A friend of mine taught me the game in a café, on a piece of paper. And I went to a few — it was the great era of Willie Mays. And I went to baseball games, but not often. A family with children took me to the game five or six times. And it was paradise, because Willie Mays was running as fast as the ball, I never saw a thing, and the excitement, nothing happened, and then everybody is on their feet. It was incredible, but sports has a language world of their own. And crafts are disappearing, and languages are disappearing with them.
The tools, for example, that a shoemaker uses, we don’t know these words anymore, because there are no shoemakers, you buy them already made. And the sports world has a lingo, a language. And in the ’60s, there was a Los Angeles Dodger announcer, not the Giants. And his — Scully, I think, was his name. And people, I wasn’t the only one — he had an accent, maybe he was from the South, I don’t know, and a way to cover the game, he was really a genius.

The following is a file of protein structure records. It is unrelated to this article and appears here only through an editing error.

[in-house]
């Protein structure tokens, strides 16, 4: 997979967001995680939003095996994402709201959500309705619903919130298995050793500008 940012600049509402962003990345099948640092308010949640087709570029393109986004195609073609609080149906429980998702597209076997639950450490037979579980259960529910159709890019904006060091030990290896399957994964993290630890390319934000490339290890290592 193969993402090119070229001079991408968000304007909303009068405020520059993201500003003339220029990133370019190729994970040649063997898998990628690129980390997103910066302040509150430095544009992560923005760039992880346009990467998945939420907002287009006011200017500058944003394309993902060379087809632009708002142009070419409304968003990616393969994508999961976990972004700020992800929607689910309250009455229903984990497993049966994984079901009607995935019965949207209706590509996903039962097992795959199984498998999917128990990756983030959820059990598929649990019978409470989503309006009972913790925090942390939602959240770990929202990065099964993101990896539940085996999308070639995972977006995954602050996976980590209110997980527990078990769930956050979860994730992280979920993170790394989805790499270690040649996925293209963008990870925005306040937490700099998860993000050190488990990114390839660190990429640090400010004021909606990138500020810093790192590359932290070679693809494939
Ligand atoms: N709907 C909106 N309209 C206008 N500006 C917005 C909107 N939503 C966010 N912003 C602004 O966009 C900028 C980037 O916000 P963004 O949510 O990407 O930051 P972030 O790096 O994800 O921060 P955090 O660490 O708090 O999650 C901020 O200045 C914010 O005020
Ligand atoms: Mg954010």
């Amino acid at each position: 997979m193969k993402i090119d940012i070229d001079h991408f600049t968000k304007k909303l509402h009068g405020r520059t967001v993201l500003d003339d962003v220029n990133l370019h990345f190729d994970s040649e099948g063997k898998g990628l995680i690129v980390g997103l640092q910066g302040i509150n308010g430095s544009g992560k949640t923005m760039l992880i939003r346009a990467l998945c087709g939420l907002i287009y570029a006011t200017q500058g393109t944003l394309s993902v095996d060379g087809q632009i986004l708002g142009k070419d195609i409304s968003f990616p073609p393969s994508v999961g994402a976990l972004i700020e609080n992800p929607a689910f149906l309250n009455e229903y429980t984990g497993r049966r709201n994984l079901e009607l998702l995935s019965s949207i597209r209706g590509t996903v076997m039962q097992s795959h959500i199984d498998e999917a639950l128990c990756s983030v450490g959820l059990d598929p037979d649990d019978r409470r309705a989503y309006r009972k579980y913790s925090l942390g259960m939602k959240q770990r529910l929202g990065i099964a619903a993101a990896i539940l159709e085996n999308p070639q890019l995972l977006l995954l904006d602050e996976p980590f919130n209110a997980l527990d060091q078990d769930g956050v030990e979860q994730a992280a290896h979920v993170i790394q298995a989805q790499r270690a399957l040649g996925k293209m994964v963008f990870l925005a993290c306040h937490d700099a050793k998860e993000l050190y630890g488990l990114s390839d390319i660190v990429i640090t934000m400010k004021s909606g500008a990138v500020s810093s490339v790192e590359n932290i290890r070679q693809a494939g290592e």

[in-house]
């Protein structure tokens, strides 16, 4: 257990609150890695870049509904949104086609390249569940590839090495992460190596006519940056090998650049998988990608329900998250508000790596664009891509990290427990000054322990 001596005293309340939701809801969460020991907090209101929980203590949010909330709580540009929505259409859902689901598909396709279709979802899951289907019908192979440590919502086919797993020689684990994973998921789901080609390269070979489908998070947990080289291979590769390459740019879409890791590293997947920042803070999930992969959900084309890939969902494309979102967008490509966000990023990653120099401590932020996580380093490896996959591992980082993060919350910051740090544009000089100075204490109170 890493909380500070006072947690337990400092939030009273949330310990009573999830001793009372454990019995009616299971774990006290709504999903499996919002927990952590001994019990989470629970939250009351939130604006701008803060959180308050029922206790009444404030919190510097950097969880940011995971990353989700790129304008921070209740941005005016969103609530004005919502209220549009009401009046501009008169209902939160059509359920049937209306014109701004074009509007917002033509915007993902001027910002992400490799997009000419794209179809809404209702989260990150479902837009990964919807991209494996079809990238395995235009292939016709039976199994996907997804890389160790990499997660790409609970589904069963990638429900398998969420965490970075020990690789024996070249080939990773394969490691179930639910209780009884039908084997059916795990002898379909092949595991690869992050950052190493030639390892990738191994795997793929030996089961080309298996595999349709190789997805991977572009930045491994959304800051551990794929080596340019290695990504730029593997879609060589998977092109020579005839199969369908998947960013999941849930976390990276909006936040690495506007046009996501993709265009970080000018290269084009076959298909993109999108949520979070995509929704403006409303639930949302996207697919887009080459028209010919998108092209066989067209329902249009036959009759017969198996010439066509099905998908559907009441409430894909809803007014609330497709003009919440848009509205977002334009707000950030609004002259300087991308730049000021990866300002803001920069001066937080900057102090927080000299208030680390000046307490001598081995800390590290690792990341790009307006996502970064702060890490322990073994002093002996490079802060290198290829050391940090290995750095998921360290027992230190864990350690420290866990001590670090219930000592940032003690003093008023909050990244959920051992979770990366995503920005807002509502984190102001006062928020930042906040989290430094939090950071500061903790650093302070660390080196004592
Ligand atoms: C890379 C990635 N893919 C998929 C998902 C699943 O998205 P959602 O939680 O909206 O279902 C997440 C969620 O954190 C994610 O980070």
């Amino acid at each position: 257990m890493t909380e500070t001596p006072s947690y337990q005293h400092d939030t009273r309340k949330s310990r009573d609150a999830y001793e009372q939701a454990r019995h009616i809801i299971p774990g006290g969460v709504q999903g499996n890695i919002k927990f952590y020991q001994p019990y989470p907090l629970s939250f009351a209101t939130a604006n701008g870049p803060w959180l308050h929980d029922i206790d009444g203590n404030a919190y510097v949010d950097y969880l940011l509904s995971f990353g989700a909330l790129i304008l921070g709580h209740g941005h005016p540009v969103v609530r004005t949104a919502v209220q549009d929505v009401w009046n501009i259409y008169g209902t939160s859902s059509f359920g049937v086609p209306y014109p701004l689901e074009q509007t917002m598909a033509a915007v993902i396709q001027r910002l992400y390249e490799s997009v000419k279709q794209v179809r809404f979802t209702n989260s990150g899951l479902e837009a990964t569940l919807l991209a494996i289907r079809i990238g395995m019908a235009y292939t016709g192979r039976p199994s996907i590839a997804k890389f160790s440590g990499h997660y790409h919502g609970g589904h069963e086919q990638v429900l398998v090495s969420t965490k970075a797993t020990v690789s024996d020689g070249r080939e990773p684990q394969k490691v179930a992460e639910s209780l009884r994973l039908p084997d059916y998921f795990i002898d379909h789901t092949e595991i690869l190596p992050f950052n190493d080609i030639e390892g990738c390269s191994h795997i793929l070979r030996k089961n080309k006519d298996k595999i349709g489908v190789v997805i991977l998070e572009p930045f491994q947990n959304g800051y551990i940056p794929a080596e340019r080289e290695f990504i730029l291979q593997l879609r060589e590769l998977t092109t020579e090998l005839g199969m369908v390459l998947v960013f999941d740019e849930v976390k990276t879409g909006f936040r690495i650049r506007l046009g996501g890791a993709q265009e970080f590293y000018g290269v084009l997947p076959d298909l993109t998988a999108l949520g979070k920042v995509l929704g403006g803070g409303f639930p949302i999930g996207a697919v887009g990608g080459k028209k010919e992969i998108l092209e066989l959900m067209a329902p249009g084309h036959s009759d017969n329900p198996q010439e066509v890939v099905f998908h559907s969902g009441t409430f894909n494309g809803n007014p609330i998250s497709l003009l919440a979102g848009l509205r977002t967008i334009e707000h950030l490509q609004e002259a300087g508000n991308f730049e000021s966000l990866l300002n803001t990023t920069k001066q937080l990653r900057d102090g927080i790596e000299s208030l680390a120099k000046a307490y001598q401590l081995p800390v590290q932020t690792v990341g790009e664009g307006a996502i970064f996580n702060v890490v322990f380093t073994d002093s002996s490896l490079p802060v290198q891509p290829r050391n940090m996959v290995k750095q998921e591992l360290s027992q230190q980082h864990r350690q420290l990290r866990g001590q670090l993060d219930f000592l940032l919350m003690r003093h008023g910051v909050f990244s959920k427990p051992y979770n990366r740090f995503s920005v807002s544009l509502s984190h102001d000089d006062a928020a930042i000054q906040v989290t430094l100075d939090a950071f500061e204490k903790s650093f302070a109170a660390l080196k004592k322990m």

I went to so many poetry readings.1 I gave some and I went to listen. Nothing can beat Scully’s speech on the radio. That for me is great. What is poetry? Why shouldn’t that be poetry? It’s language that moves you in ways you can’t explain. And this announcement was hypnotic. And now we listen to the games through his eyes instead of the — although I was on the Giants’ side to win, but I listened to his side of the story. And when they had Giants-Dodgers championship sometimes or at least late in the season, so it tightened up. And Scully was incredible. And this is, for me, a great experience; artistic, philosophical experience, it’s not just entertainment.